Monday, January 16, 2012

Film Review: Shame

Starting out matter-of-factly enough to be considered a modern day, sex addict version of Jeanne Dielman, we watch the opening salvo as Michael Fassbender's Brandon - the titular, ostensibly shamed sexual obsessive - goes about his seemingly drudging daily and nightly routine of anonymous sex, ignoring the pleading messages on his voicemail, vigorous masturbation and online porn - all the while dragging along a seemingly worn out penis that even flaccid could easily be mistaken for a nine iron.  Now even though this same said full frontal nudity, along with some pretty graphic sexual encounters (at least graphic for a mainstream movie), saddled the film with that bottom line kick in the balls NC-17 rating, Shame is not actually about sex so much as it is about addiction.  An addiction that in this day and age could be just as dangerous, or at least just as much of a crap shoot as heroin or crack.

To further prove this is a film not about sex but about addiction, one is asked to look at the seeming sexiness of such a sexual film.  Even with all the sex that is going on (some of it peripherally, some of it full frontal and center), never once is this film sexy.  Instead, Fassbender's sex addict goes about in a veritable state of melancholy, his sexual encounters cold and formulaic, his demeanor one of diffident arrogance.  Fassbender, whose smile incidentally, the few times we get to see it, is one of both disarming charity and predatory ferocity, goes about his role as if he is a dead man walking - no emotions (well, perhaps desire and some self-loathing) and no sense of community with anyone around him (well, except for when he is fucking them).  Even when his sister comes to live with him (Carey Mulligan playing what one would call against type - and doing one hell of a job at it) we see a distance between these estranged siblings - Fassbender's cold as ice addict never letting anyone within, emotionally speaking, arm's reach.  Perhaps Fassbender's humanity is hidden away somewhere, only allowed to see the light of neoned night when he thinks no one is looking (Mulligan's haunting jazzy rendition of New York New York brings the man to unwanted tears), but he keeps it so deep inside of him that he cannot even communicate without the aid of sexuality.  This may even be more than alluded to in an incestuous way as well.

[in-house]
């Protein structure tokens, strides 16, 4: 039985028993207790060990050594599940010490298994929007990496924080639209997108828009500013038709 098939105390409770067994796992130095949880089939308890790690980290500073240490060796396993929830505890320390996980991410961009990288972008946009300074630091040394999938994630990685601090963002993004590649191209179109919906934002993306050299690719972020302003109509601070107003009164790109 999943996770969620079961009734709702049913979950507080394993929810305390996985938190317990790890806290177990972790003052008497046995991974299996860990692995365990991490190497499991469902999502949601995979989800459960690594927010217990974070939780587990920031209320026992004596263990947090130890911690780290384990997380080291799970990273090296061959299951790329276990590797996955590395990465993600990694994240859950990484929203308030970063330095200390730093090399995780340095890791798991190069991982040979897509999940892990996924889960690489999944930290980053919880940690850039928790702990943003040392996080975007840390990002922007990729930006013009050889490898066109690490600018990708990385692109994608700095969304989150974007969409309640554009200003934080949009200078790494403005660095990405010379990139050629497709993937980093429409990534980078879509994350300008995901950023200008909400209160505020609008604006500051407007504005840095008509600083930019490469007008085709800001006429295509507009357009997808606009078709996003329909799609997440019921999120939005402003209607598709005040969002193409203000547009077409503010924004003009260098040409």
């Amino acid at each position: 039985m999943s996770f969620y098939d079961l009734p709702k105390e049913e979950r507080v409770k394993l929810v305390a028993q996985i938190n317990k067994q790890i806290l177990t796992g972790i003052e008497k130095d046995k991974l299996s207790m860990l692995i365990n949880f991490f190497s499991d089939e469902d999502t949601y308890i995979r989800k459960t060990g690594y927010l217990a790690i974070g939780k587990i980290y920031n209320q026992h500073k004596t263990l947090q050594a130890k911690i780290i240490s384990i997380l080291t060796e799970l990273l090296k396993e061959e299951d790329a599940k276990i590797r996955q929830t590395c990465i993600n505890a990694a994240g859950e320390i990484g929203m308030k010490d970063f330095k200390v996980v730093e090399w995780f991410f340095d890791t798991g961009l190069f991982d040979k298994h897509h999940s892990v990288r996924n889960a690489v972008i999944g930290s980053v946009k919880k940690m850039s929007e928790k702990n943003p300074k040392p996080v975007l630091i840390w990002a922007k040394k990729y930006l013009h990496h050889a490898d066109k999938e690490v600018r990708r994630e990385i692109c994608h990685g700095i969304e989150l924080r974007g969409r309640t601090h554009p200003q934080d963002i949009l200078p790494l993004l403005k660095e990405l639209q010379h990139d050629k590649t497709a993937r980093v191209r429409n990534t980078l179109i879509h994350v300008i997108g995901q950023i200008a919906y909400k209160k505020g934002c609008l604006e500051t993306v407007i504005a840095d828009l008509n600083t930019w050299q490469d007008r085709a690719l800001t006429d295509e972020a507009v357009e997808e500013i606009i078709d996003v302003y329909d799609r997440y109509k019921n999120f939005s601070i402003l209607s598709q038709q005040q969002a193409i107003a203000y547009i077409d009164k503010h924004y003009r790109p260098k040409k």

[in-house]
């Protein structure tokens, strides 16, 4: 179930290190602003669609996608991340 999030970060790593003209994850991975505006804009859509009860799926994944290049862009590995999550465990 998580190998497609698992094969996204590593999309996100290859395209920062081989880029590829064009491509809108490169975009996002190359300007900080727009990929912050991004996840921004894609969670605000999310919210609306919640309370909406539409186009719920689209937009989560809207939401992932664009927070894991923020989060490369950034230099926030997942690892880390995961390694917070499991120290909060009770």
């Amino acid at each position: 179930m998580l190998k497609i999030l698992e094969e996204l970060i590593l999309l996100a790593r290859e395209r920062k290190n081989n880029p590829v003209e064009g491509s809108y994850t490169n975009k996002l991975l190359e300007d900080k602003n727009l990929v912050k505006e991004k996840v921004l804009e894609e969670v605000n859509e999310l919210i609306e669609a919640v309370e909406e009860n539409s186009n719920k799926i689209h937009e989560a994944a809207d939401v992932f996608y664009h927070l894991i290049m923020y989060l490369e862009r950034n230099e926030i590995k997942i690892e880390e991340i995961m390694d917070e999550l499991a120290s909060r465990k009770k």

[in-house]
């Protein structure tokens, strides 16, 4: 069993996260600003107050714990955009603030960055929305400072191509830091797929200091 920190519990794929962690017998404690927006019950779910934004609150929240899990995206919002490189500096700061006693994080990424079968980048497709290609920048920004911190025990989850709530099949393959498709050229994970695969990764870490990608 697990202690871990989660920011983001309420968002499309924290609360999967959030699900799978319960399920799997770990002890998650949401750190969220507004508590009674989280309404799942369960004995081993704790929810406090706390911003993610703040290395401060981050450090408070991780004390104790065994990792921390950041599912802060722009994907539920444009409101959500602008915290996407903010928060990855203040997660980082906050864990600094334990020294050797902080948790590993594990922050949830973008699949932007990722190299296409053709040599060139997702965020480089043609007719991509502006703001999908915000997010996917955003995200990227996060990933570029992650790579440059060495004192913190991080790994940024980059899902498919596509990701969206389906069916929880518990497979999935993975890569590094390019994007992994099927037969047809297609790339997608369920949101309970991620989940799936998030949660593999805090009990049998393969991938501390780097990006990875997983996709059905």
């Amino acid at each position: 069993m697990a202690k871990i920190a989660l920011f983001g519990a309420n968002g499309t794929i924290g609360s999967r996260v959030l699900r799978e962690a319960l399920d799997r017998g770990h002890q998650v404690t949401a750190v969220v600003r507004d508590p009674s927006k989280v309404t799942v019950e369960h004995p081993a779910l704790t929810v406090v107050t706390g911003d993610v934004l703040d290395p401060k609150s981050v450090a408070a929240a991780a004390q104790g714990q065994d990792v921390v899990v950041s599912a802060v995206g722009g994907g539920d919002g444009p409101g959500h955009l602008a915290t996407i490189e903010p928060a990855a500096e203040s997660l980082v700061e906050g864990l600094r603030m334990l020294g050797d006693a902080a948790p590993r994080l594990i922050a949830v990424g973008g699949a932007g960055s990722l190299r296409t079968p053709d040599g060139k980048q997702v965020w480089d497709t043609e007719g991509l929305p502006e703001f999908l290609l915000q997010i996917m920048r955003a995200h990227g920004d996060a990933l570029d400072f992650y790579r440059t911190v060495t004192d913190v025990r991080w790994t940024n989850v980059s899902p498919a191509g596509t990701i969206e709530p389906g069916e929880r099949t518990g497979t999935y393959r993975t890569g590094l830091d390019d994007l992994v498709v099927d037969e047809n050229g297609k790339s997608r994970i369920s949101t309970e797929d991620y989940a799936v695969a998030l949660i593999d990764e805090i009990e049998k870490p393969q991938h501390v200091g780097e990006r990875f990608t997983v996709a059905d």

Directed by Steve McQueen (no, not that one), this highly anticipated followup to the artist-turned-filmmaker's debut feature Hunger (in which most people first became aware of how daring and remarkable an actor Herr Fassbender truly is) is a blast of sexually promiscuous arctic air.  We see a man dying on the inside, unable to open up to anyone, unwilling to give any sort of loving emotion a second thought (if he even allows them a first one), trapped inside his own addiction, needing sex, in any form (and I mean that) to feel alive, yet still feeling dead inside.  We see a man in the ups and downs of addiction - his hard drive being wiped clean at work, perusing subways and back alleys for any human touch - who finally succumbs to his self-destructive habits and hits that proverbial rock bottom of addictions.  It is McQueen who gives his film an air of coolly derisive otherwordliness (the dank subways, the saturated lighting, the aforementioned Jeanne Dielman-esque cadence), but it is the it-boy Fassbender (though judging from the full frontal shots, perhaps it-man is more apropos) who makes us feel both repulsion and empathy for this lost soul and allows us into this world of desperation, this world of the walking dead - this world of shame.

2 comments:

Christine said...

I definitely became a fan of both McQueen and Fassbender after seeing Hunger so I'm eager to see this one. And I love Carey Mulligan--I love the roles that she's been taking on lately.

Kevyn Knox said...

Carey is great. This role is so different than what we are used to from her - even her more recent choices like Drive. Her character is just as messed up as Fassbender's.